FIG. 5.

Temperature dependent Hall data of ScN grown on GaN/SiC (left) and AlN/Al2O3 (right). Carrier concentrations and mobilities whose magnitude does not change indicate degenerate doping behavior.

FIG. 5.

Temperature dependent Hall data of ScN grown on GaN/SiC (left) and AlN/Al2O3 (right). Carrier concentrations and mobilities whose magnitude does not change indicate degenerate doping behavior.

Close modal

A high electron carrier concentration has previously been reported in nominally undoped ScN, with possible causes being linked to nitrogen vacancies, Sc-N antisite defects, and atomic level concentrations of oxygen and fluorine originating from source and crucible material. Density functional theory (DFT) calculations have shown that oxygen substitutional defects are lower in formation energy than the other defect mechanisms mentioned above.38 Support for oxygen incorporation into the film and donating electrons comes from scandium metal's high affinity for oxygen, as evidenced in its large negative enthalpy of formation for Sc2O3 from Ellingham diagrams.39 Carrier mobilities up to 100 cm2/V s at carrier concentrations of 1021/cm3 have been previously obtained in ScN on MgO (001),40 and mobilities up to 284 cm2/V s at a carrier concentration of 3.7 × 1018/cm3 have been obtained in ScN grown using hydride vapor phase epitaxy (HVPE) on m and r-plane sapphire substrates. The lower carrier concentration and higher mobility in HVPE growth were due to a reduction in impurities in the film, notably oxygen concentration, through utilization of 6N (99.9999%) pure ScCl3 and NH3 as the source materials instead of Sc metal.31 This points toward an important role that impurities play in determining the carrier concentration and limiting the mobility of ScN films. Using ionized impurity scattering models,41 assuming that all donors are ionized and a density of states effective mass of ∼0.35me, where me is the free electron mass, a close agreement with the obtained mobility values is found. However, we point out that the interface between rock salt ScN and hexagonal GaN or AlN is a nonpolar/polar interface, and the polar discontinuity across the interface, assisted by the conduction and valence band offsets, can give rise to mobile carrier concentrations even in the absence of defects and impurities.42 Similar polar/nonpolar interfaces have been found in several oxides, but not in the nitride crystals yet. Future work involving the measurement of the electronic structure and electron mobility will give further insight into the mobility limiting mechanisms in ScN and, more importantly, the origin of the mobile charges in the bulk and at interfaces.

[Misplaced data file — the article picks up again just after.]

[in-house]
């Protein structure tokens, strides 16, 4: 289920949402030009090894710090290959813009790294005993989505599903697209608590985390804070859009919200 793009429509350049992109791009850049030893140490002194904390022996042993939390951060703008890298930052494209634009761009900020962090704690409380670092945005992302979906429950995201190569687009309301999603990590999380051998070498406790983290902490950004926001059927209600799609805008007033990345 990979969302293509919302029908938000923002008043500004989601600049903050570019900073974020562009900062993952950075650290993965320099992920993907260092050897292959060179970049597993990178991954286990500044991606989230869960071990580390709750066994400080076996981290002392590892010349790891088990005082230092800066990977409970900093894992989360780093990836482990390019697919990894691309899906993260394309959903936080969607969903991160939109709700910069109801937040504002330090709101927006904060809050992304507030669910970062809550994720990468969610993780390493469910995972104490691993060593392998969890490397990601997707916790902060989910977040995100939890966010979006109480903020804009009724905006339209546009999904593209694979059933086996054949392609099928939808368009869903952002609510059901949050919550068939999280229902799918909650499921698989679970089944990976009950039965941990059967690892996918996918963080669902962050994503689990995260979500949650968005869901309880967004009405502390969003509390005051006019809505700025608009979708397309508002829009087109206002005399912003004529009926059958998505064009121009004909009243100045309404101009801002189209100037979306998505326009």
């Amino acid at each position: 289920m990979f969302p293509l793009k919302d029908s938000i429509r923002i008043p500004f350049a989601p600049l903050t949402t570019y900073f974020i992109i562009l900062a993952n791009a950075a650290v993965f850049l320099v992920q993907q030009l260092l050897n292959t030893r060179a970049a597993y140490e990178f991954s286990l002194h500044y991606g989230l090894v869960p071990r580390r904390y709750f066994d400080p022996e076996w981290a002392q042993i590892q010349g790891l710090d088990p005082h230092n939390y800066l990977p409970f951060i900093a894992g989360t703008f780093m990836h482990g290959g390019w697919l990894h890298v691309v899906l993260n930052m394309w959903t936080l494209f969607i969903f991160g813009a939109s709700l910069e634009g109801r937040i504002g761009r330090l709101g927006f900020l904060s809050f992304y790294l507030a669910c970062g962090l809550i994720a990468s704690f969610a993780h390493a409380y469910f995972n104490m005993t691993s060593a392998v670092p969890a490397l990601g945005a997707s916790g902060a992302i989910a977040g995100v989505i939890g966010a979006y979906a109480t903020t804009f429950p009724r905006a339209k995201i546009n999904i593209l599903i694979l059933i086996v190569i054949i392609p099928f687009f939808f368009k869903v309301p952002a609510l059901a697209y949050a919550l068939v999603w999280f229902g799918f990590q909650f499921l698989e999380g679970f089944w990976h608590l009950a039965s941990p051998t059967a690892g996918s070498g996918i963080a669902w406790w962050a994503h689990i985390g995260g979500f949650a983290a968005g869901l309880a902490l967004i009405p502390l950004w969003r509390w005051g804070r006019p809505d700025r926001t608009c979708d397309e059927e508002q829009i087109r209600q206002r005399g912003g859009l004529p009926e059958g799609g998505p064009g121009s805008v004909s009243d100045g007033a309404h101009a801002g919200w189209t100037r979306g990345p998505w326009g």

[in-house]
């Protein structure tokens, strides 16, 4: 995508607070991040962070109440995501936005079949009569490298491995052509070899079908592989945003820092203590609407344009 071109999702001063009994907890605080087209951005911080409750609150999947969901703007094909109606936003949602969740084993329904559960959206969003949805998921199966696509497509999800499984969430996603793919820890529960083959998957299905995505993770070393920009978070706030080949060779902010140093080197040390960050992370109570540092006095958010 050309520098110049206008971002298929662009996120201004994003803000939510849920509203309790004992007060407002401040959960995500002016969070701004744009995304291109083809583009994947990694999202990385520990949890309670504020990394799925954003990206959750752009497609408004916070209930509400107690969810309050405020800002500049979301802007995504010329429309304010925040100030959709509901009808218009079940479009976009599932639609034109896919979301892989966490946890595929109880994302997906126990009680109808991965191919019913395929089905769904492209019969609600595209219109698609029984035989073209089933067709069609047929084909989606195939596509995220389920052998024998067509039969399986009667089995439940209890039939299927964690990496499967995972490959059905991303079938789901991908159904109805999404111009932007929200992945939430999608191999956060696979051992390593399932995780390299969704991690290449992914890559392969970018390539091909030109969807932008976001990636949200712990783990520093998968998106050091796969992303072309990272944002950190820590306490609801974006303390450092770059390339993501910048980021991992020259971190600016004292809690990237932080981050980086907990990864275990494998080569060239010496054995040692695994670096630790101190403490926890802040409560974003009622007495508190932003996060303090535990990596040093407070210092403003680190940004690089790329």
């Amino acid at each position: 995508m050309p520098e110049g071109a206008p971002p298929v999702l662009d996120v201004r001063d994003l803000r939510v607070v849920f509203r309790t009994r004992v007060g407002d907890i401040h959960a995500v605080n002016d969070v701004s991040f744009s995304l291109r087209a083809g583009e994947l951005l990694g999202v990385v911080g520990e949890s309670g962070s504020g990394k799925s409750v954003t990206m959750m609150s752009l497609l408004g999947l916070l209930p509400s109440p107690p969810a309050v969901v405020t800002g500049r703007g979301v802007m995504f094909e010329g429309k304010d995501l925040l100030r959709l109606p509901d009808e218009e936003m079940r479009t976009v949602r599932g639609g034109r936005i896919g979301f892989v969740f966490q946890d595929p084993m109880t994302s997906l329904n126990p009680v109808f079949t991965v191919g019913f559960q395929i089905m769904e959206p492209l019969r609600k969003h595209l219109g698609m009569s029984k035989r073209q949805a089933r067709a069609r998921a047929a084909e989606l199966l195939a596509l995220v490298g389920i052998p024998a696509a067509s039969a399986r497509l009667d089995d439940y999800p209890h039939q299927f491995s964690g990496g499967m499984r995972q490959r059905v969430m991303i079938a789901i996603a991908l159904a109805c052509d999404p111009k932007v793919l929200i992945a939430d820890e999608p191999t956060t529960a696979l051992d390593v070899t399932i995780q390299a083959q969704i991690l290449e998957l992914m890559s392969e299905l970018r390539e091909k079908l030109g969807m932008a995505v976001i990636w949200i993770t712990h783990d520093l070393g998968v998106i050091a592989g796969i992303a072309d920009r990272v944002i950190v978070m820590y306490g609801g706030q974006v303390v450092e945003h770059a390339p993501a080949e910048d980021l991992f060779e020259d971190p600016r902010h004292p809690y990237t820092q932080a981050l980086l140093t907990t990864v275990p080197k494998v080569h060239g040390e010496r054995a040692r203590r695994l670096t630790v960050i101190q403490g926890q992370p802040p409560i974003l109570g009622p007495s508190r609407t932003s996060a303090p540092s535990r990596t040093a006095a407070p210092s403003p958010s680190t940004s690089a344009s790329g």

In this work, we have reported the MBE growth of highly crystalline ScN thin films on hexagonal GaN, AlN, and SiC substrates. ScN films exhibited solely cubic twinned (111) orientation on all three hexagonal substrates and did not adopt a hexagonal crystal structure. ScN films exhibited large n-type carrier concentrations of approximately 1020/cm3 with mobilities of approximately 20 cm2/V s. SEM-EBSD and in situ RHEED patterns confirm cubic-twinned domains and grain orientation in the epitaxial ScN grown on the hexagonal wide-bandgap GaN, SiC, and AlN surfaces. This work sheds light on the fundamental cubic stability of ScN and provides a roadmap for future work regarding the analysis of ScN growth thermodynamics, epitaxial stabilization, and integration in novel III-nitride device architectures. The findings of the limiting case of ScN growth on AlN and ScN should be a valuable guide toward the future investigation of highly piezoelectric and ferroelectric ScxGa1−xN and ScxAl1−xN alloys.

This work made use of the Cornell Center for Materials Research Shared Facilities which are supported through the NSF MRSEC program (No. DMR-1719875). This work was also performed in part at the Cornell NanoScale Facility, a member of the National Nanotechnology Coordinated Infrastructure (NNCI), which was supported by the National Science Foundation (Grant No. NNCI-1542081). The authors would like to acknowledge the Air Force Office of Scientific Research, Grant No. AFSOR FA9550-17-1-0048, for the support of this work. The authors also would like to acknowledge Don Werder for discussions related to EBSD and SEM and Mike Hawkridge for discussions related to XRD.